For many Plymouth is a vibrant, diverse city, the second largest on the south coast. The naval dockyard at Devonport is the largest and most advanced in Western Europe. Plymouth’s Universities and public sector employers, including health, education and administration contribute hundreds of millions of pounds to the region’s economy.
But it’s a city of contrasts. For example, more people in Plymouth live in privately rented homes than average. A third of these homes, around 30,000 in all, are classed as ‘non-decent’ according to the decent homes standard, with consequences for residents’ health.
It’s this disparity of experience that the Plymouth Fairness Commission has taken a year to research and evaluate. The result is a call for a profound change in the way agencies and communities work together, a new collaboration where communities work with agencies to prioritise and deliver solutions themselves. Their final report ‘Creating the Conditions for Fairness’ highlights a new approach to devolving local power called ‘Systems Leadership’, which fosters a sense of aspiration and community involvement in decision-making.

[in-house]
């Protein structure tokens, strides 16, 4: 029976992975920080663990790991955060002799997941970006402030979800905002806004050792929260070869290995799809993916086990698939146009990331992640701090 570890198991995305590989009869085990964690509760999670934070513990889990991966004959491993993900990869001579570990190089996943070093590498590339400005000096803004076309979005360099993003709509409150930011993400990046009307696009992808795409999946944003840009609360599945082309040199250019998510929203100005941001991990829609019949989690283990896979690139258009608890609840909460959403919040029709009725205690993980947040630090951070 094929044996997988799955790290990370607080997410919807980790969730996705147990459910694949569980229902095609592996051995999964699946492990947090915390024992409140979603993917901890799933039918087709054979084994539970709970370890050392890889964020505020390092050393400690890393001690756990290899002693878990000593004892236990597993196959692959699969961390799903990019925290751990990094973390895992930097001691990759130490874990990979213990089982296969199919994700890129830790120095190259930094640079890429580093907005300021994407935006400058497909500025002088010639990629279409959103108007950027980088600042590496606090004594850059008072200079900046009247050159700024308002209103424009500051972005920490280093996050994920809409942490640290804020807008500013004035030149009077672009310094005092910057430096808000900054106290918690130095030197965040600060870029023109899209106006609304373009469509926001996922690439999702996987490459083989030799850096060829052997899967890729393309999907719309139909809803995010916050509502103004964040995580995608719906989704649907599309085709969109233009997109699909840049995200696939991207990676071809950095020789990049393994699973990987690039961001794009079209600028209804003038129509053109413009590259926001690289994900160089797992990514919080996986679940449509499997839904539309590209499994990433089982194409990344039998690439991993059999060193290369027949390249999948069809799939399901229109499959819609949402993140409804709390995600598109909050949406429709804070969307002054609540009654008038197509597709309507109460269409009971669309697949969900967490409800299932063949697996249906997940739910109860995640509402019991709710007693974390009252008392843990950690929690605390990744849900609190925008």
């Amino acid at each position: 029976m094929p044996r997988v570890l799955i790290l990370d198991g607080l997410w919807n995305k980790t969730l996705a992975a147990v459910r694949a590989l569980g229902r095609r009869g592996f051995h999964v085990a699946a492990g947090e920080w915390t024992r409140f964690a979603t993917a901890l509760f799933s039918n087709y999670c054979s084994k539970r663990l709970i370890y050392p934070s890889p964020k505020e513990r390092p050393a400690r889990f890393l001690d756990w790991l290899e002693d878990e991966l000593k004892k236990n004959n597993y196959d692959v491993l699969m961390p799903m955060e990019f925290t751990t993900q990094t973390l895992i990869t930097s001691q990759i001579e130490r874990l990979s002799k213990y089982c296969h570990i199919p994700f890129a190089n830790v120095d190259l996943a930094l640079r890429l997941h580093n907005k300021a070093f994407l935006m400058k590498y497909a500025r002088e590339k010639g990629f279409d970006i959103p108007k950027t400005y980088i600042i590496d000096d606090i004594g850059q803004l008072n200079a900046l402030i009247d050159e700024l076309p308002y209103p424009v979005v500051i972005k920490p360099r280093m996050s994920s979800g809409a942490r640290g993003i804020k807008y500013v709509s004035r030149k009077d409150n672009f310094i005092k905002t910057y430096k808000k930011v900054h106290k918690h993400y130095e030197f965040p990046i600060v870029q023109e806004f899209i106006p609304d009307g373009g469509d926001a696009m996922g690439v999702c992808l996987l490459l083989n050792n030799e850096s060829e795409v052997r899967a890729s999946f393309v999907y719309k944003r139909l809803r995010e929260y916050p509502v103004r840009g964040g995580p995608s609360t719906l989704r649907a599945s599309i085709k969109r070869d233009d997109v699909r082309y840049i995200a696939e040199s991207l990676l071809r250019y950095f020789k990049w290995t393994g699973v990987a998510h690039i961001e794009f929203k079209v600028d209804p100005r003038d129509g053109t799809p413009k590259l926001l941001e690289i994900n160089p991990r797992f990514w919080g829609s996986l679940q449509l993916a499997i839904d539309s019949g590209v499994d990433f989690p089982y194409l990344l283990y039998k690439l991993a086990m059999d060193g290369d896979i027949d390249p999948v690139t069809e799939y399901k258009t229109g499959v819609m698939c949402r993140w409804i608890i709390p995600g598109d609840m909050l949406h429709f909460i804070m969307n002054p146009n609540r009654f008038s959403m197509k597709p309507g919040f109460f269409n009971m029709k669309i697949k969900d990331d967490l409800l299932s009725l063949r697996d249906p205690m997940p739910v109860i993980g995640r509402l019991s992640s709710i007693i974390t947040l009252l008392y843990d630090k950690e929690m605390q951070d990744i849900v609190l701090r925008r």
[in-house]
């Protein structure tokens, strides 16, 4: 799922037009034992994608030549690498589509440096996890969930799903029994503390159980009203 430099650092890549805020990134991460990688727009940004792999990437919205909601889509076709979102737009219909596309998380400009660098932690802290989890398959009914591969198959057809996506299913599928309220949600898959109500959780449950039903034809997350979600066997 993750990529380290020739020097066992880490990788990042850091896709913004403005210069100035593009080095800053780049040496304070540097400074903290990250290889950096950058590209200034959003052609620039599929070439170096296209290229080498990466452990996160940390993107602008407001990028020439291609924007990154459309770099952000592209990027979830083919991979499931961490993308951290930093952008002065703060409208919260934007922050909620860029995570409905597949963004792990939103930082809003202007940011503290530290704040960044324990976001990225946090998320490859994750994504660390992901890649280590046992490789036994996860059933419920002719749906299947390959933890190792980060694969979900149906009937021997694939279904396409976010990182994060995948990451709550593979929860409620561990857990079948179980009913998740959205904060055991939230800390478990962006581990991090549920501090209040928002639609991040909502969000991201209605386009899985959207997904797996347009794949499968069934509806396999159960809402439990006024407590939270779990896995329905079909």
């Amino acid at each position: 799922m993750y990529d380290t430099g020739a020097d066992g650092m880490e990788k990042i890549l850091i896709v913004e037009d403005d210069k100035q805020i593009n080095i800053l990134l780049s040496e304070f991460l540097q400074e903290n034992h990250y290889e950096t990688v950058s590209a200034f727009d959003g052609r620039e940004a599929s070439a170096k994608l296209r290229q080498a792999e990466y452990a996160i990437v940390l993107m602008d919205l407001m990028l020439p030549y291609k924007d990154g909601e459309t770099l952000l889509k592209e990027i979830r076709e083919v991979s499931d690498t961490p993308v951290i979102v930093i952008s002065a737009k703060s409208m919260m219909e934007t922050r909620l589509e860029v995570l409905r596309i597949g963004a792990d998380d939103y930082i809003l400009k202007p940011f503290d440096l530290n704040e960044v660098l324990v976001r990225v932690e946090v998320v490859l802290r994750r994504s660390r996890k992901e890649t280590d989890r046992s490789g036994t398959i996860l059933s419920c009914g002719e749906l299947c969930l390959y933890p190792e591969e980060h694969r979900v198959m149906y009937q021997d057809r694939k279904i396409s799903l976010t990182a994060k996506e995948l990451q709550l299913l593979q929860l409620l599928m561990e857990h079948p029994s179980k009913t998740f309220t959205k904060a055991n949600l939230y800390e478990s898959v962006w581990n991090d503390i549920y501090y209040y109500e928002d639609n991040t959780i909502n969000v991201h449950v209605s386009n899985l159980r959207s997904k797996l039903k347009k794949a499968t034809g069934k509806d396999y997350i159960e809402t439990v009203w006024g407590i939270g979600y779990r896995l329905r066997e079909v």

Christians believe we are all created equal before God, though many face inequality of income, opportunity, background or education. We are called to care for one
another, and especially the most vulnerable. We are required to seek justice and mercy (Micah 6:8), to build peaceful relationships together and to promote the common good. We are asked to heal brokenness, build bridges and repair fractured communities. This Report then is of vital interest to the city’s many churches who wish to bring light and healing.
Plymouth is also part of the heritage of Devon and the wider South West, and remains key to the travel and work of tens of thousands of people in Cornwall and Devon. The economic, educational and cultural value of the city spreads well beyond its boundaries and so many of Devon’s parishes and Mission Communities will want to follow their progress and learn from their experience.
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